Lee Duffield

Edited by Lee Duffield
Freedom and Truth

UQ – change and climate change

Summary statement by Lee Duffield

The main way to serve UQ now is to always work towards the future.

We can practice ‘good’ conservatism by not throwing away what is properly valuable, like the heritage of learning and community linked to the Union complex – part of the UQ campus that has been under threat.

However, good as UQ is, an excellent place to be, I cannot really join in the kind of forced orthodoxy that says it is a demi-paradise, as in the websites and TV advertisements — everybody constantly smiling.

For participating in the Senate I would see it as not singly a pleasure park for ourselves but a field for addressing important questions of policy.

Times of crisis

In times of crisis especially, (with COVID, or collapsing budgets), you need to be prepared to face up to change; and getting back to first impressions when this election process first opened, the conclusion is the same:

In the current elections to the UQ Senate we have an embarrassment of choice among well-credentialled candidates able to easily handle the briefing papers and contribute through committees. Yet the chief issue that emerges is, whether to (a) retain the present elected members of the Senate, and status quo, or (b) support the kinds of concerns I have been raising in these messages.

You do not need Superman x-ray vision to see into the well-kept buildings, and observe real issues being worked out, like how much priority to be given to the core business of teaching and research.

I say give those very high priority – more than in recent years.

For that reason, as said often, I have criticised the drive to corporatise the universities. They are different to ordinary business corporations because they produce knowledge, and to make a quality ‘product’ you need good academics in good jobs operating with good autonomy.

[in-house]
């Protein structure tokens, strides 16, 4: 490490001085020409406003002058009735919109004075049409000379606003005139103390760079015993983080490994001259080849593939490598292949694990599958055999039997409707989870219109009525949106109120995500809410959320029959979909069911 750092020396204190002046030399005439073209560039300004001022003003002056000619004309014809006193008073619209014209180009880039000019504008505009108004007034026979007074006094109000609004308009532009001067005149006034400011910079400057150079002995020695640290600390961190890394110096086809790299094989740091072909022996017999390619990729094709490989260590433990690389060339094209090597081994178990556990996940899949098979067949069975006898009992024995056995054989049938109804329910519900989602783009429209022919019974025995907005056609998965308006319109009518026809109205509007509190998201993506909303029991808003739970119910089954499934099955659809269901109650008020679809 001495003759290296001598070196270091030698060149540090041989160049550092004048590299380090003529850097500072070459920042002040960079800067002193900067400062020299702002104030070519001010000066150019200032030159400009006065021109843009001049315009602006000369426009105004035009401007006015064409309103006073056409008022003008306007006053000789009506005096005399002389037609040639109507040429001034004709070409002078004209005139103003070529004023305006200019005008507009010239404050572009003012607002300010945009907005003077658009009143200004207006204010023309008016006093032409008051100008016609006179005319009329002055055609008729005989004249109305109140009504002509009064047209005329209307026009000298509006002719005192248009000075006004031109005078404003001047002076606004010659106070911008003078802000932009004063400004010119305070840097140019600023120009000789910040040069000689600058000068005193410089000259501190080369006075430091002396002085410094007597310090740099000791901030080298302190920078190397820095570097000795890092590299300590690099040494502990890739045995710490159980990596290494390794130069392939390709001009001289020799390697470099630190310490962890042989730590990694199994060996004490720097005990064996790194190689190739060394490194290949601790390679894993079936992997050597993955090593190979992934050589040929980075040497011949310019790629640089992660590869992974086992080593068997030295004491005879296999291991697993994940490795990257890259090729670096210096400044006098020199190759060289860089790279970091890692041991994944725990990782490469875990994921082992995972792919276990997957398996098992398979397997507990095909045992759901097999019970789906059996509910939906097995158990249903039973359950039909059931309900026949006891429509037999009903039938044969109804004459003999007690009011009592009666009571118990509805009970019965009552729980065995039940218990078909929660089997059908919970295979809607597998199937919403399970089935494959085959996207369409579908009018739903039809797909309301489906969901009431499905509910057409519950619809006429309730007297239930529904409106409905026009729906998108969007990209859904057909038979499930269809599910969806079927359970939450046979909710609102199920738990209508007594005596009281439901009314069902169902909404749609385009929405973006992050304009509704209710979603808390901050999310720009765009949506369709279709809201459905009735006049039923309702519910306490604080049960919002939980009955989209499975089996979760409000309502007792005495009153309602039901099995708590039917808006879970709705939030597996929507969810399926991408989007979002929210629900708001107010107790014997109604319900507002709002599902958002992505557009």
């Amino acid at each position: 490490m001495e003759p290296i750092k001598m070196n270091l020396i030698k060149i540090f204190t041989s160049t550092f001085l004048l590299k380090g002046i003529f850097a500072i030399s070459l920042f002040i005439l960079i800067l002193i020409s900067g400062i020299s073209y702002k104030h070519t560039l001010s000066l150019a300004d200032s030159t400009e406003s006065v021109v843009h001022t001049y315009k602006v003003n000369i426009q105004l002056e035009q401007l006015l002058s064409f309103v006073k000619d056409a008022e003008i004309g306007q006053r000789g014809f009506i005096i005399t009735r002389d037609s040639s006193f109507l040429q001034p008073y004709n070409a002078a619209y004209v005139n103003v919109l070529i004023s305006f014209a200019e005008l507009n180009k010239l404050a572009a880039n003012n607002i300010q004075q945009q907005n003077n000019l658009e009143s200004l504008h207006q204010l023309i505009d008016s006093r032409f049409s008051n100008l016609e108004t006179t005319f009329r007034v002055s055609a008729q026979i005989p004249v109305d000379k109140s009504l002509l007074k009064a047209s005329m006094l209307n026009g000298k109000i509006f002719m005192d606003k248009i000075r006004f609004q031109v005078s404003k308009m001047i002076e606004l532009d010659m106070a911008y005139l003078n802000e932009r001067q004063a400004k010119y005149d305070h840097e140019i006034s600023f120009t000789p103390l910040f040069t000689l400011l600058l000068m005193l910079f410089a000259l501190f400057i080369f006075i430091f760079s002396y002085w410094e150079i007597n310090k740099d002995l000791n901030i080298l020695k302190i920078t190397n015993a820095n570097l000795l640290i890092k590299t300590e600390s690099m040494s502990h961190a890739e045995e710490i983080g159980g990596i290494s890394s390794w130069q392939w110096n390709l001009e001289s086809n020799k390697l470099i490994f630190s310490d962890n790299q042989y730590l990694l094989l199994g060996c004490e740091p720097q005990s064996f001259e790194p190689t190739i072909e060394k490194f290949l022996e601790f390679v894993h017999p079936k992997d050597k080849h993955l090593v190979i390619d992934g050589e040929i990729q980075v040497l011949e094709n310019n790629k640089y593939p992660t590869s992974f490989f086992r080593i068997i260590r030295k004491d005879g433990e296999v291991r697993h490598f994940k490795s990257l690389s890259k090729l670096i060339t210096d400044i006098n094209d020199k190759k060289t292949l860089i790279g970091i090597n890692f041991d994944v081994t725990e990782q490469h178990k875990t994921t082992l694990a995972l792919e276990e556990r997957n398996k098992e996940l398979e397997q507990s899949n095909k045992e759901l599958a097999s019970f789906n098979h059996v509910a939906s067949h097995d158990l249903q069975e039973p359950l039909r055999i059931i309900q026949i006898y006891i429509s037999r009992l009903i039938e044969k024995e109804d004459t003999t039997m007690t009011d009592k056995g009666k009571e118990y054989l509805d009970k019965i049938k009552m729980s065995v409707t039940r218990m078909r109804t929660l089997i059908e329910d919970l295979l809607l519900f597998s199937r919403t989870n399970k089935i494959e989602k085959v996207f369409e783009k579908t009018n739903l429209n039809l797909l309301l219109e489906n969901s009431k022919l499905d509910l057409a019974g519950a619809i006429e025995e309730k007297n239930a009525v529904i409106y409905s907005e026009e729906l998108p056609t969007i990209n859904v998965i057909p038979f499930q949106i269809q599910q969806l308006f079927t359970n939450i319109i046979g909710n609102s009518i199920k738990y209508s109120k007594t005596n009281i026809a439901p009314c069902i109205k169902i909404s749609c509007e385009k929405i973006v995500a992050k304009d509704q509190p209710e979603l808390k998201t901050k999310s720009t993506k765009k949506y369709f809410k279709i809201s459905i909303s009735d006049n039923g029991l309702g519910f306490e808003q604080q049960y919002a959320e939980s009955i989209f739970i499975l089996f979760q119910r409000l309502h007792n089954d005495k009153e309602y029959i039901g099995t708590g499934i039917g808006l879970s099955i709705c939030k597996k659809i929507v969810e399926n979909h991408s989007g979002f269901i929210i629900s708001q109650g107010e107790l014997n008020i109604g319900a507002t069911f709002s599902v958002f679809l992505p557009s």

On the Senate it begins with getting information, with questioning, ensuring different viewpoints get considered.

I have sought to highlight such points in the two short videos recently re-launched:

Modernise collegiate work and professional preparation; UQ not just another company – YouTube

No rubber-stamping of decisions – YouTube

These were produced when I contested the Senate election last time, coming fifth for one of the three positions; sad to say things have not changed except to get worse.

Climate change, the university and thinking about the future

This is an example where engagement of active UQ Senate members can be productive:

The intensity of the global crisis on climate is currently being demonstrated at the world meeting in Glasgow and it is an immediate concern for the university.

Most of the institutions of the country – business and industry bodies, unions, principal parties not in the federal government – and most of the public want strong and effective action on climate change.

Universities overall have been conscientious about their own carbon footprint and general environmental care, e.g. protocols for dealing with chemicals.

That needs to be extended, so that work on environmental applications is incentivised and becomes central across all of the main activities of UQ:

  • in the teaching curriculum,
  • in research, and
  • also as part of the investment policy of the university. On investment I would speak up in support of a standard being followed on sustainability and a strict line excluding any new investments linked to environmental destruction.

That is where I believe that generally my voice should be: ensuring the university deploys its great resources of knowledge and skills to provide a lead for society, and the best service and best solutions. The Australian public set up the universities first-and-foremost to get high-order knowledge and expertise, good enough to save the country in a crisis. That should be treated as an instruction and a guideline.

Elected to the Senate I will regularly report back and invite your participation.


Lee Duffield is a candidate for the election of three members of the UQ Senate by graduates. Electors receive their ballots by email on 1st November 2021 and the voting goes on for two weeks. For information see the UQ elections website – University elections – Governance and Risk – University of Queensland (uq.edu.au)

For graduate members, please support Lee Duffield and Hamish Greenop-Roberts